By Kayhan Life Staff
The death of Mahsa (Zhina) Amini, a 22-year-old ethnic Kurd, while in the custody of the morality police in Tehran on Sept. 16, has sparked a nationwide uproar and waves of fearless protests throughout Iran.
In the last few days, hundreds of thousands of people have protested in some 100 cities across the country, including Urmia, Tehran, Manjil, Amol, Sardasht, Semnan, West Islamabad, Ardabil, Gonbad Kavus, Varamin, Talesh, Tonekabon, Zarrin Shahr, Zahedan, Qeshm, Dehloran, Babol, Nurabad, Sarableh, Tabriz, Sanandaj, Nowshahr, Marvdasht, Mahabad, Hamadan, Oshnavieh, Saveh, Shirvan, Ghaemshahr, Garmsar, Babolsar, Kish, Lahijan, Qom, Ahvaz, Kashan, Rudsar, Paveh, Kerman, Quchan, Pakdasht, Dehgolan, and Anzali.
Iranian authorities have shut down the internet and some mobile phone services, and heavily filtered social media and messaging platforms. Yet the security forces’ brutal crackdown on protests has failed to discourage massive crowds from pouring into the streets.
The size and scale of the protests in major cities have overwhelmed the riot police.
Footage posted on social media shows large and angry crowds in various cities shouting anti-government and anti-establishment slogans, including “cannons, tanks, and bullets, clergy must get lost,” “death to the dictator,” “this is the last message, the regime is the target,” “death to Khamenei,” “watch out for the day we arm ourselves,” “neither Gaza nor Lebanon, we give our lives for Iran,” and “Seyyed Ali is a murderer, his rule is illegitimate,”
This 20 Yr old girl who was getting ready to join the protest against the murdering of #MahsaAmini got killed by 6 bullets.#HadisNajafi, 20، was shot in the chest, face and neck by Islamic Republic’s security forces.
Be our voice.#مهسا_امینیpic.twitter.com/NnJX6kufNW
— Masih Alinejad ?️ (@AlinejadMasih) September 25, 2022
This is the funeral of 20 year old #HadisNajafi, who was shot dead on the streets by security forces for protesting yhe murder of #MahsaAmini by Hijab Police.
Hadis was a kind hearted girl and loved dancing. pic.twitter.com/tduxVe1SZf
— Masih Alinejad ?️ (@AlinejadMasih) September 25, 2022
In some cities, security units and riot police have reportedly used teargas, water cannons, rubber bullets, and even live ammunition. Security forces routinely use tasers and batons as compliance tools to control and disperse crowds.
Protesters have used their hands, stones, and sticks to defend themselves against armed riot police and security forces. To neutralize the effects of teargas, protesters have set fire to tires and trash bins. They have also removed metal fences and piled them up to prevent antiriot police vehicles from entering parks and other areas where protests are held.
A tweet by Kayhan London on Sept. 22 said: “Watch out for the day we arm ourselves. #MahsaAmini. #IranProtests2022.” The tweet included undated footage of protesters shouting, “Watch out for the day we arm ourselves.”
The size and scale of the nationwide protests have surprised Iranian authorities.
Security forces and riot police are said to lack the resources to crack down on the widespread unrest in major cities.
Iranian state media said on Sept. 21 that the recent unrest marked the first time that authorities used all-female special security and police units to crush protests.
The commander of the all-female special unit of the Law Enforcement Command of the Islamic Republic of Iran [FARAJA] told the Tehran-based Mehr News Agency that her unit had arrested “eight women leaders” of the protests on Sept. 20.
In several cities, women protesters publicly removed their headscarves and set fire to them while shouting “woman, life, freedom.”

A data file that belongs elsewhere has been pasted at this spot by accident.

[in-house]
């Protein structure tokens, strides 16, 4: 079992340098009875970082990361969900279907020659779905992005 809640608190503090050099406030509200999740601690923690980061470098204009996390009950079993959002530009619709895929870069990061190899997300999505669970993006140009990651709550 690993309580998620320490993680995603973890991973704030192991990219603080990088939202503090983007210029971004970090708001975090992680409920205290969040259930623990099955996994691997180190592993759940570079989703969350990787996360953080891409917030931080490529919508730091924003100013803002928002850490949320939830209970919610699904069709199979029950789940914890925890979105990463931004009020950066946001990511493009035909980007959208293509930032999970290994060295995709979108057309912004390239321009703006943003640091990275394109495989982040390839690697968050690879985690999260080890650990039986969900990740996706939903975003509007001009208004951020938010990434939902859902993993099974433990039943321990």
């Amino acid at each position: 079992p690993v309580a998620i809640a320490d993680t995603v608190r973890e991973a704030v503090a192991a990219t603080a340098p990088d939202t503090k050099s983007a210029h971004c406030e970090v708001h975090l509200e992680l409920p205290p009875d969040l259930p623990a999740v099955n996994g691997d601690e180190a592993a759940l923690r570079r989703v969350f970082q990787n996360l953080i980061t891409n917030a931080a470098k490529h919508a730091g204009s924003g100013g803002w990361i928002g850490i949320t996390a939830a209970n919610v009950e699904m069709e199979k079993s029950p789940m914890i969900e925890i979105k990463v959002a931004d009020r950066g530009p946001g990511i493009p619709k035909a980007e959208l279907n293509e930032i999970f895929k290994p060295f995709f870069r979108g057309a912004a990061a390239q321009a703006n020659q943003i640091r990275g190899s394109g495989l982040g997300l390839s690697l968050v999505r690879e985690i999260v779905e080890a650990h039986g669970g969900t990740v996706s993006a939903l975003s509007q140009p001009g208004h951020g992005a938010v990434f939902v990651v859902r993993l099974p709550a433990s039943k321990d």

Girls and women of all ages have had a significant presence in recent protests.
Footage on social media showed girls and women removing their headscarves and setting fire to them in front of riot police and security units.
Video clips on social media showed riot police fleeing angry protesters in some cities.
“Forcing the Islamic Republic’s oppressive forces in Amol [in the northern province of Mazandaran] to flee. #MahsaAmini. #IranProtests2022,” another tweet by Kayhan London said.
The tweet included undated footage of protesters forcing an antiriot police vehicle to drive in reverse.
Massive protests have occurred in various parts of several cities across the country.
Dozens of protests were repeatedly held in various parts of Tehran on Tuesday night (Sept. 20), including in Keshavarz Boulevard, Valiye Asr intersection (formerly Pahlavi intersection), Narmak, Tehran Pars, Sadeghiyeh Square (formerly Arya Shahr), Tajrish, Hafez Bridge, Vey Park, Karimkhan and Shahrak Andisheh.
There have also been reports of smaller protests in side streets and alleys in and around Tehran, including in Robat Karim, Shahr-e Rey, and Qarchak. Protesters also poured into the streets of Karaj, Shahriyar, and Varamin.
The city of Langarud in the northern province of Gilan was the site of a large protest Wednesday night (Sept. 21).
A source close to the events in Langarud told Human Rights Activist News Agency (HRANA) that “plainclothes agents, carrying batons and tasers, attacked and beat up people at two locations in Langarud; Serah-e Rapashte and Fajr Park.”
“There was so much tear gas in the air that people could hardly breathe inside their homes,” HRANA reported quoting the same source. “Three people were injured, most of whom suffered head injuries after being hit with batons.”
In another tweet on Sept. 21, Kayhan London said: “People’s legitimate resistance against armed security and riot police. #MahsaAmini. #IranProtests2022.”
The tweet included undated footage of a large crowd of protesters-pixelated faces-shouting at riot police.
Protesters in the holy city of Mashhad, the capital of the northeastern province of Khorasan Razavi, reportedly set fire to Ahmad Abad police station. According to reports, people attacked the police stations after units sheltering inside fired on protesters. Crowds in various parts of the city were reportedly shouting “death to Khamenei” and “death to the dictator.”
Protesters reportedly attacked a police station in Garmsar, southeast of Tehran, after police units inside the building fired on the crowd.
Protesters reportedly attacked the office of the Friday Prayer leader in Shirvan, in Khorasan Razavi Province, breaking the windows of the building.